9 Pieces of Tactical Advice from Women Founders at Y Combinator
Last week, I had a fantastic opportunity to attend the first Future Founders Conference for women hosted by Y Combinator, and it was the best all-nighter I have ever pulled.
Before I dive into the nine pieces of tactical advice, let me tell you a bit about what the Future Founders Conference is all about and why it is something all aspiring women entrepreneurs must consider attending.
YC’s Future Founders Conference 2020
The Future Founders Conference is an evolution of Y Combinator’s Female Founders Conference, which, since 2014, has been helping women founders start and run their companies. Through the Future Founders Conference (which we all now call it the #YCFFC), Y Combinator aims to bring together more communities like prospective Latinx founders and Black founders to empower women across the world to get started on their dreams.
In their own words —
“Y Combinator believes creating a platform where successful women can share their stories and advice with founders who are just getting started is one way to bring about even more successful women-led companies.”
— and they couldn’t have been more right.
Wednesday, 18th November 2020, saw 2,100 women from all over the world glued to their computer screens, watching incredible women leaders, founders, investors, and experts share tactical advice, empathetic stories, and honest accounts of what is it like to find co-founders, leave corporate jobs, pitch to investors and scale their companies.
The most striking aspect of the YCFFC for me was how real and powerful these incredible women were in sharing their journeys, challenges, and support. It felt like I was sitting and having a cup of coffee with all these great achievers and simply, just catching up. The amount of comfort and the ease with which they were ready to offer advice and answer our questions was utterly refreshing.
I think I speak for all the participants when I say that we all walked away with what were the most inspiring and motivating words of encouragement. We also felt a sense of power wash all over us, telling us that there is absolutely nothing that will stop us from achieving our dreams.
How to Attend
The first of the YCFFC was a virtual conference due to the pandemic, and the application process was relatively simple. The entry to YCFFC was free, but our attendance was not guaranteed. We were required to apply by a set deadline and if approved to attend, would receive a confirmation email within two weeks of applying.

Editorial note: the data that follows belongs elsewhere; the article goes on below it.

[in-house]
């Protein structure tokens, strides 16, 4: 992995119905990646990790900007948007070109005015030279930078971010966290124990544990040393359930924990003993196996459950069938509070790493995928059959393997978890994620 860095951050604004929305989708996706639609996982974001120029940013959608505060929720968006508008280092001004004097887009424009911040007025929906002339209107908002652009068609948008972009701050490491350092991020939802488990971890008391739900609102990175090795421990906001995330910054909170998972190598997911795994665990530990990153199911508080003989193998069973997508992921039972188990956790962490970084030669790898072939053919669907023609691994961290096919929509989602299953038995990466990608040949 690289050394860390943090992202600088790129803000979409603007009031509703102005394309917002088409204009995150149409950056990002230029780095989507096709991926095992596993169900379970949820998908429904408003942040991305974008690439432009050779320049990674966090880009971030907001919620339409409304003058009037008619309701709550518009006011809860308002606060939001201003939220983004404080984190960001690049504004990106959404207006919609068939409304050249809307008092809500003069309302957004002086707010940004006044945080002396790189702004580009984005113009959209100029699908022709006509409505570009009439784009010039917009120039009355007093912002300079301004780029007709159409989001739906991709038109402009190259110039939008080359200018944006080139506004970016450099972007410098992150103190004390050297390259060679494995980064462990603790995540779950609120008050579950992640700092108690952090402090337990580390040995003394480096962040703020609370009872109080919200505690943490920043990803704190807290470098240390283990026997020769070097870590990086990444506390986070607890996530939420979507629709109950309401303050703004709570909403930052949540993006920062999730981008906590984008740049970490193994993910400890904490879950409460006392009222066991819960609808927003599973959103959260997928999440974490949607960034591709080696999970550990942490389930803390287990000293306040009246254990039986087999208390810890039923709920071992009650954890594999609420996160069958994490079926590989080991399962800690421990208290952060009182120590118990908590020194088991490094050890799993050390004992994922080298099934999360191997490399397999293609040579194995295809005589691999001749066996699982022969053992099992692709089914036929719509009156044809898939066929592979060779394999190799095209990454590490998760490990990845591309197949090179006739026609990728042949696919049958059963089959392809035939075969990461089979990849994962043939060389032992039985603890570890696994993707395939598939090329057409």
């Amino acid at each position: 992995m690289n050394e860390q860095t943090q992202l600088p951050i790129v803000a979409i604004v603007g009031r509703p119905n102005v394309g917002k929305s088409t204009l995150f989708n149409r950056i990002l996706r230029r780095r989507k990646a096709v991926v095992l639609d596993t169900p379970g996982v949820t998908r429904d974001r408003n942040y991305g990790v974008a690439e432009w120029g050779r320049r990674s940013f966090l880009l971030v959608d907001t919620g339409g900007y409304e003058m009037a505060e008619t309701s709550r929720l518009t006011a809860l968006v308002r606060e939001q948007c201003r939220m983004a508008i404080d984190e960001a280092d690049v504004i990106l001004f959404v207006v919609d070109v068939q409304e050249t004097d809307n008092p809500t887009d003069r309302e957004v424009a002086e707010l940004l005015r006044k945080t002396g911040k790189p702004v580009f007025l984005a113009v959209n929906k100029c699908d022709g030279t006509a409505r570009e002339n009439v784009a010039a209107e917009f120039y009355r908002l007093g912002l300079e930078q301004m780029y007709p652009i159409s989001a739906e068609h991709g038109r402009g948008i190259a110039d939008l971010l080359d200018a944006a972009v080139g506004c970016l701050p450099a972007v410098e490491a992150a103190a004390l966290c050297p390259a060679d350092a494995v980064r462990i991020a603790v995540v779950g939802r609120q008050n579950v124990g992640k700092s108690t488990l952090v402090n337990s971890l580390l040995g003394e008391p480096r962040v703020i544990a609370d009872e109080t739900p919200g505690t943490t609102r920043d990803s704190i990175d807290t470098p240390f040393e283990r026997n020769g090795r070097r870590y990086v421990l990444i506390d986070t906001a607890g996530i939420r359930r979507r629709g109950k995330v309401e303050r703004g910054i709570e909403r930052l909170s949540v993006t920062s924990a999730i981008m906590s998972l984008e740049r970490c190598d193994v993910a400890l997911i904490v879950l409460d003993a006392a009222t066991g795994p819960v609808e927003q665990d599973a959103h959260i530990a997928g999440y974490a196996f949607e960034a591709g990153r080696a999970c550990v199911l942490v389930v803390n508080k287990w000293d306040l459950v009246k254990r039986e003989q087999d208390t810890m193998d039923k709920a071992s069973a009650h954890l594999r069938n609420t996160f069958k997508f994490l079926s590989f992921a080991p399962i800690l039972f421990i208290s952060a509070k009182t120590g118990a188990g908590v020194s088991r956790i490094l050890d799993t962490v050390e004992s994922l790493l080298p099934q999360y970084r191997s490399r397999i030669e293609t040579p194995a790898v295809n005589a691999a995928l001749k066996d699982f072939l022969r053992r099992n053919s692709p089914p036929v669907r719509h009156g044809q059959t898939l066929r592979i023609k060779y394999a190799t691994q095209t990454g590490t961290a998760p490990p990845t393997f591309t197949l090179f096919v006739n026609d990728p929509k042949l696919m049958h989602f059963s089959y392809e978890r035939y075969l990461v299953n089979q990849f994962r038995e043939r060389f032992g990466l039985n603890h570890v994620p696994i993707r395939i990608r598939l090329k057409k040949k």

The application form was pretty concise and asked us to explain why we wanted to attend the conference and what we were hoping to learn from it. Not sure if sessions of the conference are going to be virtual in the coming years but I will cross my fingers and hope they will be!
Whirlpool of Networking
The sessions had a great lineup of speakers — Seventeen women, all experts in their field either building notable companies or creating a substantial impact on leadership.
The YCFFC was dynamic, not just because the speakers themselves were dynamic, but the moment the sessions began, there was a whirlpool of networking activity in the Zoom chat. All the women participants started talking to each other, and within minutes groups were created on WhatsApp, Facebook and LinkedIn, channels were launched on Slack, and Twitter was buzzing with #ycffc where most of us found each other and shared our LinkedIn profiles.
It was quite an unexpected but a surprising event because we all walked into it knowing we were going to land on this gold-mine of knowledge that would help us shape our path in the startup world, but this whirlpool of networking blew our minds!
Over the next couple of days, I got to (and still am) speak with so many ambitious and powerful women tackling such real, crippling problems and building innovative solutions and companies. In my experience, this must be the biggest networking event I have ever witnessed.
What did I learn
Where do I even begin!? There was a plethora of advice, inspiration and strength in every talk but here are nine points that stood out for me in those moments —